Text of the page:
Wild, native roses bear just five colorful petals. However, if you have roses blooming in your backyard, you'll see that probably each flower possesses many more than five petals. It happens that the genetic information that makes pollen-producing stamens is somehow closely associated with that which produces petals. The proof of that is that sometimes in rose flowers you can find stamens with certain features of petals, and petals with certain features of stamens.

This week I added a new Rose Page to my nature site. As I was dissecting a blossom for scanning, I happened to find a stamen that was just beginning to develop petal features. One side of the yellow anther had developed a broadly flaring appendage of the same red color and texture as the flower's petals.

At you can read about rose-blossom anatomy, and at the bottom of that page see my amazing petal-stamen.


Last week I reported on a female Orchard Oriole building her nest, starting on Wednesday morning, April 28, and still working on it when I issued the Newsletter last Sunday morning. She was still adding to the nest this morning, eleven days after beginning it.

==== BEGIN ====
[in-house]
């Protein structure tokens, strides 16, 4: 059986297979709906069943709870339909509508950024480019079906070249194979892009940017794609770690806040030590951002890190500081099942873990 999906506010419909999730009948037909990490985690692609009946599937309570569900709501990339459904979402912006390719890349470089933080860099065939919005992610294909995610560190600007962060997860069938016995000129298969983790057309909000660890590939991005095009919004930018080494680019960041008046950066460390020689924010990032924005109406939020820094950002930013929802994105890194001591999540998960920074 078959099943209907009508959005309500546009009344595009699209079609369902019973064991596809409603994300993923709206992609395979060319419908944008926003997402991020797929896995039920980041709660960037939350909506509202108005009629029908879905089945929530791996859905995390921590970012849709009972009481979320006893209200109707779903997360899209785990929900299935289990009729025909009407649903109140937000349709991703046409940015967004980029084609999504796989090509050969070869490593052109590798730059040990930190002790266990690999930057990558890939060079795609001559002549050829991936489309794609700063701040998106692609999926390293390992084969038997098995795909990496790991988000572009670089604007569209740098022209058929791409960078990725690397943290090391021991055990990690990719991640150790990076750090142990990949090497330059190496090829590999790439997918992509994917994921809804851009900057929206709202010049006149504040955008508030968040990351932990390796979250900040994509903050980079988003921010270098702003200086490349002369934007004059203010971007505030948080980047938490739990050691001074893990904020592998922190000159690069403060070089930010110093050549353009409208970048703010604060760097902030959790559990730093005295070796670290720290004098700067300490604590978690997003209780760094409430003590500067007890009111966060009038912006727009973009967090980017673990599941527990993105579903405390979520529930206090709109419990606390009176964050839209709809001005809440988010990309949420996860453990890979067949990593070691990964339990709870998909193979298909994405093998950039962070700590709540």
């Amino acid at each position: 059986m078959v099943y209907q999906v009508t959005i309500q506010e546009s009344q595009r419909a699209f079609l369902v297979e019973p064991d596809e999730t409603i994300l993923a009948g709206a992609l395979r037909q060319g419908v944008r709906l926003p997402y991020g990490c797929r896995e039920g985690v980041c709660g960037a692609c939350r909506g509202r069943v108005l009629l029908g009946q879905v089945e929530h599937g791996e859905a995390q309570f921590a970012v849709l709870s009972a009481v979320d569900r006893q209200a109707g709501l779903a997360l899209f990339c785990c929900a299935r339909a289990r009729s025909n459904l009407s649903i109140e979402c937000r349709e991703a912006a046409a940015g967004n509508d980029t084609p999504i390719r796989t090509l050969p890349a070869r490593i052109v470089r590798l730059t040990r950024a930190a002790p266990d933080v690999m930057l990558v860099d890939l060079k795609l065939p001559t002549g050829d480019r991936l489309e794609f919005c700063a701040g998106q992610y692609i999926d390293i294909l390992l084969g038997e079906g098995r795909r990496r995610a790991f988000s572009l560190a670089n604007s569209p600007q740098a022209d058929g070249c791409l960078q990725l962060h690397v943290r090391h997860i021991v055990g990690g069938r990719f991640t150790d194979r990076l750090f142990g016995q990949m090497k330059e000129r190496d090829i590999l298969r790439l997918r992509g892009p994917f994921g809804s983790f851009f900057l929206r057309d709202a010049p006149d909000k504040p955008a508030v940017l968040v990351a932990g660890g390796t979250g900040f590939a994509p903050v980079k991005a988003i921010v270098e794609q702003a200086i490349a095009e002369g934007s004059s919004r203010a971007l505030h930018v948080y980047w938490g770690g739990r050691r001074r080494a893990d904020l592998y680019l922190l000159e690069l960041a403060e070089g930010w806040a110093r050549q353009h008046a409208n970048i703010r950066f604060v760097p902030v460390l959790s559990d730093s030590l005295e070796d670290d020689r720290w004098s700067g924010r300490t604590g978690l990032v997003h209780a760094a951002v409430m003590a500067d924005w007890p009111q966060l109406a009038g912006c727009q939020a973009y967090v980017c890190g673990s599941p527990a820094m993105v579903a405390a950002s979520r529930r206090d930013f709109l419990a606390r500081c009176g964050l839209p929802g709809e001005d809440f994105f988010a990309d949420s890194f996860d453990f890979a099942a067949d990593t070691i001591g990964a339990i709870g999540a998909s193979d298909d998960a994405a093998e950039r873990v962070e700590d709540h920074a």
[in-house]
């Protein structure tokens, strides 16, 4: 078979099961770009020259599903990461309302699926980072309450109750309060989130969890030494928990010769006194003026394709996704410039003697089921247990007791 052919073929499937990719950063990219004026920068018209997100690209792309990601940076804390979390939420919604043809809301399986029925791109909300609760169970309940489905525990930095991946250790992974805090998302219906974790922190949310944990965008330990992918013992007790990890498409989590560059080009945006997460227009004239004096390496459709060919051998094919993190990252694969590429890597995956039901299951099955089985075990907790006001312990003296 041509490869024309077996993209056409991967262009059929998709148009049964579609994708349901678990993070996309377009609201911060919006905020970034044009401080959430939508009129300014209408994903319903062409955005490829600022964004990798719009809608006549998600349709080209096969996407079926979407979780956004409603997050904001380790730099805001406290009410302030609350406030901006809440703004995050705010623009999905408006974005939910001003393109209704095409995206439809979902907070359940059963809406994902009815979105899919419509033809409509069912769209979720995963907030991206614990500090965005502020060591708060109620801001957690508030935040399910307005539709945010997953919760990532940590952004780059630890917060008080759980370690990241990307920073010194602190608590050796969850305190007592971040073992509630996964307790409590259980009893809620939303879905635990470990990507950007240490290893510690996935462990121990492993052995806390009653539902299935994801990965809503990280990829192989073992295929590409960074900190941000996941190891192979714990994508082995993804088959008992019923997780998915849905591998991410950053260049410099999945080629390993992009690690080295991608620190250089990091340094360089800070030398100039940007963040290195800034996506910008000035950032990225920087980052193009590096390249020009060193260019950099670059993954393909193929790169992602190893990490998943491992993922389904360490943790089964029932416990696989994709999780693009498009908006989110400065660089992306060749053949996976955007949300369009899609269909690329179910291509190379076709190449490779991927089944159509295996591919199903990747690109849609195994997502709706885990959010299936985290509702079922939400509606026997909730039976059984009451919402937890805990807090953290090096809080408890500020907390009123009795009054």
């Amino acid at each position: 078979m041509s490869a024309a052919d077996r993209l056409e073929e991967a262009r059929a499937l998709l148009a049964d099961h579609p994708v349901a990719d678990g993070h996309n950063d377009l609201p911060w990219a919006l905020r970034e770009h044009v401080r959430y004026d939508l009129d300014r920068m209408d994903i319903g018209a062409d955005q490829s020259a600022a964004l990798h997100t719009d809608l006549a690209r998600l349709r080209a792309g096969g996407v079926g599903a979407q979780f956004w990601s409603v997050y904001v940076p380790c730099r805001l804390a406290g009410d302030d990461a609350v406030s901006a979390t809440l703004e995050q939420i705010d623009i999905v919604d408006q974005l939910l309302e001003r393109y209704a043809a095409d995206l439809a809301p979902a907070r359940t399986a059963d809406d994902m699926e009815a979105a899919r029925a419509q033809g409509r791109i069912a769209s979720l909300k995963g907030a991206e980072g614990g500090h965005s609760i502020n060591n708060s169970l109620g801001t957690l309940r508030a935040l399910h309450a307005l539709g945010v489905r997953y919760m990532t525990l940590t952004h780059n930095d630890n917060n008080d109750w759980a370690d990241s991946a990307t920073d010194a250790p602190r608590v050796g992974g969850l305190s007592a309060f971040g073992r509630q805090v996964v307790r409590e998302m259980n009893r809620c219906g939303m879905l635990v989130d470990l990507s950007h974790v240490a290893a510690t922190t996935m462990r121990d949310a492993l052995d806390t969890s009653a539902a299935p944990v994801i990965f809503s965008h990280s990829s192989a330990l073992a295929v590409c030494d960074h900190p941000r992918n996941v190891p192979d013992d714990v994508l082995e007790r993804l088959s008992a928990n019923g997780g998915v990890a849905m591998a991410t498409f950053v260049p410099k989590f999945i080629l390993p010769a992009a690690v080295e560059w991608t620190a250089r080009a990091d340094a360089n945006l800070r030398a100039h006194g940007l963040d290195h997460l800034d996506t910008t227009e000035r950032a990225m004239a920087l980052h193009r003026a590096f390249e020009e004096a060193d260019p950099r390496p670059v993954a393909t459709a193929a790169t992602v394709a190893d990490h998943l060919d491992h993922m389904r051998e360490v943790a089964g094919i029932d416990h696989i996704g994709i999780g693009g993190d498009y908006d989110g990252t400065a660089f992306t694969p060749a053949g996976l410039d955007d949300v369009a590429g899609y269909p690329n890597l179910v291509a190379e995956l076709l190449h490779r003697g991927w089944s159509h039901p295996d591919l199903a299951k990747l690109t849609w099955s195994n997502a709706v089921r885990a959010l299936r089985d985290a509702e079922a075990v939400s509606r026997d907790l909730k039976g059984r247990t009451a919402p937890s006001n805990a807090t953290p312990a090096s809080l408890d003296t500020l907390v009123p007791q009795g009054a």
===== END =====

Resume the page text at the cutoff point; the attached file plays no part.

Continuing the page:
This week she's worked less diligently than before, often taking long breaks. On Wednesday she began adding white, downy material, so I knew she was growing satisfied with the main nest body, and now was lining the cavity in which she will lay her eggs. For several days the percentage of down over grass stems being brought in has increased. The down is being collected from a thistle, CIRSIUM HORRIDULUM, standing in plain view from the nest, about 70 yards away. Conveniently, the thistle is producing great, shaggy heads of dingy white, parachuted seeds, the seeds' "parachutes" being the down.

Even now sometimes when she adds a new grass stem to the nest, one or more stems she'd already placed there fall away. All along I've had the feeling that this bird has been having problems with her nest, "learning as she goes."

Several times I've seen other orioles hanging around the nest. Sometimes a first-year male comes within a couple of feet of her nest and appears to pay the greatest attention to the building operation, and sometimes the female chases him away. Other times females and young birds have visited just for a quick look. My impression is that there's an extended community of orioles in this area and that they know about this new nest and are interested in it. During the last couple of days the first-year male has begun singing from near the nest, so he seems to be "the father."